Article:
The collection of commensal bacteria that permanently colonize humans are called the microbiota and its gene content the microbiome. Compared to human cells, the microbiota is believed to be equal in numbers, whereas the microbiome outnumbers the human genome 100-fold. Humans evolved for centuries with their microbiomes and a large body of work supports that the microbiota is involved in the maturation and differentiation of the immune system. Vice versa, multiple immune cells and mediators affect the composition and function of the microbiota.
More recent studies have implicated the microbiota in the pathogenesis of autoimmune diseases. The Kriegel lab is studying how gut and skin commensal bacteria affect lupus and antiphospholipid syndrome using both patient samples and animal models. A growing number of laboratories at Yale are also exploring how the microbiota can affect immune-mediated diseases. The Kriegel lab specifically tests if certain commensals carry bits and pieces that look similar to self-antigens in the body that are targeted in human autoimmune diseases. This process is also called molecular mimicry or cross-reactivity between similar parts in a microbe and the host. As opposed to an infectious agent, the chronic colonization by a cross-reactive commensal could potentially represent not only an initiating but also perpetuating factor that drives chronic autoimmunity. Identifying and manipulating such triggers could theoretically lead to new ways to abort the ongoing autoimmune response in patients with chronic immune-mediated diseases.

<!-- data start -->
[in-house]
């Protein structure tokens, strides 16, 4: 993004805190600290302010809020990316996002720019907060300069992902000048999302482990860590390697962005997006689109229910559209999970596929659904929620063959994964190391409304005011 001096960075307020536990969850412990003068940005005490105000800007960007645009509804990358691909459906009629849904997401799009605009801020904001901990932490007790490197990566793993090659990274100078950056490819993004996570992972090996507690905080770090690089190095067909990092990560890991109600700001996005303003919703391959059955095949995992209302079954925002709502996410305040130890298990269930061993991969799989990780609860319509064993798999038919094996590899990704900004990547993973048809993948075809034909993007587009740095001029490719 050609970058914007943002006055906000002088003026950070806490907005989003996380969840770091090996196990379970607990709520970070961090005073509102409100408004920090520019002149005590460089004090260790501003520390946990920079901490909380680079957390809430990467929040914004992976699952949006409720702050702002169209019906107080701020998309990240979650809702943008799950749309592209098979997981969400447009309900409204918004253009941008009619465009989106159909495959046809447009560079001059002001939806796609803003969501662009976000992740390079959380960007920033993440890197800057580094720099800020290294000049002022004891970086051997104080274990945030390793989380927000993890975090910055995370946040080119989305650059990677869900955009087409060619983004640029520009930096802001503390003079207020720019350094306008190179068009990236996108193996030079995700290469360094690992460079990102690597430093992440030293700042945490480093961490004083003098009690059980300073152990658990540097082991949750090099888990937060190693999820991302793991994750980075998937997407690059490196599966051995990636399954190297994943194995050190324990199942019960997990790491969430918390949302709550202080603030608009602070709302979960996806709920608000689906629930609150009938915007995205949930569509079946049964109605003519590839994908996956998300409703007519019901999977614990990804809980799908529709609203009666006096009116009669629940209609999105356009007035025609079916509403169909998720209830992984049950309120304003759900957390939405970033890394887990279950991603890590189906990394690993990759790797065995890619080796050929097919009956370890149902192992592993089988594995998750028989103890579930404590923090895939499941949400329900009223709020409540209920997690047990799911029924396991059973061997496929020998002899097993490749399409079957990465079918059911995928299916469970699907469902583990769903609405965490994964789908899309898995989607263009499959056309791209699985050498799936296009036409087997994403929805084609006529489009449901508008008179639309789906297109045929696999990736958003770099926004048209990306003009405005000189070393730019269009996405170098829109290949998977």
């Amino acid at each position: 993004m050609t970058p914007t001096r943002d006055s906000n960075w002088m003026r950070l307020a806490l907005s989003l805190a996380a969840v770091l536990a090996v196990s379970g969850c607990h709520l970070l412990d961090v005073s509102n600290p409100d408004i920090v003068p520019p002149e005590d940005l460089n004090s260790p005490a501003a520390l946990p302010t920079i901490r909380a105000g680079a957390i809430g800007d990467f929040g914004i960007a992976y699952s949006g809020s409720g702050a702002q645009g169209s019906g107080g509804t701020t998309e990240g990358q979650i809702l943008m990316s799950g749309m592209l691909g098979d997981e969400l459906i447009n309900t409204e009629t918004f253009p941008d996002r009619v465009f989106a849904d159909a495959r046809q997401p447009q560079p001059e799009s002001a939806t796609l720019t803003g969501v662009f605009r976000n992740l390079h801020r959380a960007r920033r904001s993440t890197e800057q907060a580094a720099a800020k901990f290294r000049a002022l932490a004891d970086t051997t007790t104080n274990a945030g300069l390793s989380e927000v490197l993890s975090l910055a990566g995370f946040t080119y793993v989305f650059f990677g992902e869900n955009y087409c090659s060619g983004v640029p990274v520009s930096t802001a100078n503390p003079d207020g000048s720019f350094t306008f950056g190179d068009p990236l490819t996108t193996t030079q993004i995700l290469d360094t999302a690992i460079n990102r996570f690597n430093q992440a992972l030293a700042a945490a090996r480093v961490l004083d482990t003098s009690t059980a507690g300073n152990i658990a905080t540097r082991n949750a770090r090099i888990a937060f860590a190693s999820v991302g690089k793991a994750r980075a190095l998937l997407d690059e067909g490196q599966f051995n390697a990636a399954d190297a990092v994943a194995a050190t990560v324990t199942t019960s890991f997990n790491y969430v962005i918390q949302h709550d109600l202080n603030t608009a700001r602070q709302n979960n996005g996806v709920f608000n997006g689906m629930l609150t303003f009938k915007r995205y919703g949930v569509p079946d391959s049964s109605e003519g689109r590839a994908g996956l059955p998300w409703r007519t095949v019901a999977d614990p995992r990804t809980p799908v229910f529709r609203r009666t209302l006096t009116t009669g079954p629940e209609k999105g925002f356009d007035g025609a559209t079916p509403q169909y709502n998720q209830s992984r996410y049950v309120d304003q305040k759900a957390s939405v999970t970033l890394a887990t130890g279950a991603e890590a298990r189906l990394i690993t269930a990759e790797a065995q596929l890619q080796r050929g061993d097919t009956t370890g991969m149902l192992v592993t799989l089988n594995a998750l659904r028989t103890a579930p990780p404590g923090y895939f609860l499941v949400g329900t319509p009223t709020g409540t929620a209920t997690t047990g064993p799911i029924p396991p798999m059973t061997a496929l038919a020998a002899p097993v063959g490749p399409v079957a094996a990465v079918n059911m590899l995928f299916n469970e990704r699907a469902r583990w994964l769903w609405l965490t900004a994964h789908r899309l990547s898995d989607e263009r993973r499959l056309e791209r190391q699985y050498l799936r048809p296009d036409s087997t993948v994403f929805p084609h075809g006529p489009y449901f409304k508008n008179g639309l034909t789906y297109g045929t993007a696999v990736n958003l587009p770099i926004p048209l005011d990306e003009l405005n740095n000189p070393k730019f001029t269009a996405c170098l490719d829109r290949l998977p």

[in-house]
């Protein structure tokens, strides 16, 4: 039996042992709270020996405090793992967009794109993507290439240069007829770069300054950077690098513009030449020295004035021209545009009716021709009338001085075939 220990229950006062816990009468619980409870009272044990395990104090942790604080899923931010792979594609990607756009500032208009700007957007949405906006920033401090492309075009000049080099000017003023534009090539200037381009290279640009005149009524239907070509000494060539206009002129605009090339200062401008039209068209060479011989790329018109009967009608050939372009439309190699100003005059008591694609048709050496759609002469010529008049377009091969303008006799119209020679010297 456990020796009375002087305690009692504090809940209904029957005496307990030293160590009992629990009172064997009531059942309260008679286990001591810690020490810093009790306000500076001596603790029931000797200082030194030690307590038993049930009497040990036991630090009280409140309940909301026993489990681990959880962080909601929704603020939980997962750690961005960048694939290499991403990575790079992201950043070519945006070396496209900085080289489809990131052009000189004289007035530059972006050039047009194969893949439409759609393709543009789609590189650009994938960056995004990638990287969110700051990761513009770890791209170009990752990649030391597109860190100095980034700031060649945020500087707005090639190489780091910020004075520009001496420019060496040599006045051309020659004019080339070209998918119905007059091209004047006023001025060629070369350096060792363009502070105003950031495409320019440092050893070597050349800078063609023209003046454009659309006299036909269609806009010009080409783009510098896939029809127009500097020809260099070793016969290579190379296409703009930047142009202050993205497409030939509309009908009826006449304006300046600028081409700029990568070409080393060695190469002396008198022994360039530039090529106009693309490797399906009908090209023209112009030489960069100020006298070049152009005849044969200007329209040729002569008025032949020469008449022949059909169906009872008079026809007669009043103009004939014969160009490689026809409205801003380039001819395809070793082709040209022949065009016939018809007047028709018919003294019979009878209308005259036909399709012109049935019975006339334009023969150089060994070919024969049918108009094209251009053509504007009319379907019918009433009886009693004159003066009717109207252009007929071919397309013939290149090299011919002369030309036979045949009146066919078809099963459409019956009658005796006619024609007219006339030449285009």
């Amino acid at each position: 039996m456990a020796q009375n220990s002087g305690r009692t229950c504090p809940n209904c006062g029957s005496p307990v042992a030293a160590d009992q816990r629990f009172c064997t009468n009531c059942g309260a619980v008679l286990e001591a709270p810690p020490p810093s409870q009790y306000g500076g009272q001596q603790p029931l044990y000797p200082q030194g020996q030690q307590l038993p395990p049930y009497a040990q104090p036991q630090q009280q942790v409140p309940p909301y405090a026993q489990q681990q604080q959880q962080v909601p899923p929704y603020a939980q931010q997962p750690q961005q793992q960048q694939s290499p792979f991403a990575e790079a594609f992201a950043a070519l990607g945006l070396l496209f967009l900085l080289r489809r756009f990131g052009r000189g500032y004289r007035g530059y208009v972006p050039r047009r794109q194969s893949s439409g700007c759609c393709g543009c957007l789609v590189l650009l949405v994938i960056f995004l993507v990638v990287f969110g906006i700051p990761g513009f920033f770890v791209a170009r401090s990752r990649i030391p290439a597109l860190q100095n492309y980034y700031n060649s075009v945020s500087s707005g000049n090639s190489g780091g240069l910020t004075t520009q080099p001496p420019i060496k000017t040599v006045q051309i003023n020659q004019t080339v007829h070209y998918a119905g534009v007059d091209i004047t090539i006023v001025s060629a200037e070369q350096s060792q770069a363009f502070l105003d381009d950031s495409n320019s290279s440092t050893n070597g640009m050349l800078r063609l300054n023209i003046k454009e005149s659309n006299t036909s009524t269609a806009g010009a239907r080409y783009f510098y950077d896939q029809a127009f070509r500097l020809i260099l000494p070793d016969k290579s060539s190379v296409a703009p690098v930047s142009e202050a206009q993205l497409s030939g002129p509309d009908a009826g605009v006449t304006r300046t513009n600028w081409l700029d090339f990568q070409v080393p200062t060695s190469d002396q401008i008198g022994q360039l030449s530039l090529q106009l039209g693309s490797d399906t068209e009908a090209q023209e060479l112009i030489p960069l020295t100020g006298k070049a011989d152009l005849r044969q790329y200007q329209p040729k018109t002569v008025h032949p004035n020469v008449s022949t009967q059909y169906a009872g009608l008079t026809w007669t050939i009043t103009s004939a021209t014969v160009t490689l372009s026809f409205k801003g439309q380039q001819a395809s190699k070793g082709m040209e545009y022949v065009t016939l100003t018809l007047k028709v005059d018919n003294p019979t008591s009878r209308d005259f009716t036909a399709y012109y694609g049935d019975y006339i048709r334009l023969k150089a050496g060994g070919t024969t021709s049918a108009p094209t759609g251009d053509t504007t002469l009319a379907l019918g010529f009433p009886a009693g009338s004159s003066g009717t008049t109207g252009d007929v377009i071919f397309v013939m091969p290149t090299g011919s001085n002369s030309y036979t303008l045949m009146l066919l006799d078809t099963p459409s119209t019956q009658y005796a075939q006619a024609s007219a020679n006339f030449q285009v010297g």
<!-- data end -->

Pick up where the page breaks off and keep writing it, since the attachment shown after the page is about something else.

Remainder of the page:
Two current studies in the Kriegel lab are testing this hypothesis with samples and swabs from the skin, mouth, stool, and blood of patients and control subjects. All study subjects are remunerated for their efforts. To find out if you are eligible to participate in these studies or to learn more, contact the study coordinators Irene Matos at 203-737-2736, firstname.lastname@example.org or Kristin DeFrancesco at 203-785-3852, email@example.com. More information can also be found here and at ClinicalTrials.gov (Identifier NCT01787305).
To test a true relationship between commensal bacteria and self-reactivity, the Kriegel lab also uses animal models that resemble the pathogenesis of lupus and antiphospholipid syndrome. These studies include work with animals that are devoid of any microbes, so called germ-free mice that are subsequently colonized with particular microbes to test their effects on immune function. The autoimmune models are also used to ask if certain diets act through the microbiota to protect from lupus and if an exuberant immune response to viral particles that are encoded in our genomes (by so called endogenous retroviruses) are modulated by the microbiota interacting with the host immune cells. These efforts are aimed at finding new ways to prevent or treat systemic autoimmune diseases. The Kriegel lab also studies in humans if certain genes that predispose to autoimmunity affect the composition of the microbiota and thereby the immune function of the host. Taken together, research within the division includes a broad agenda on trying to understand how commensal organisms may affect rheumatic diseases and how this knowledge can be harnessed to develop new strategies to treat them. Further details can be found here.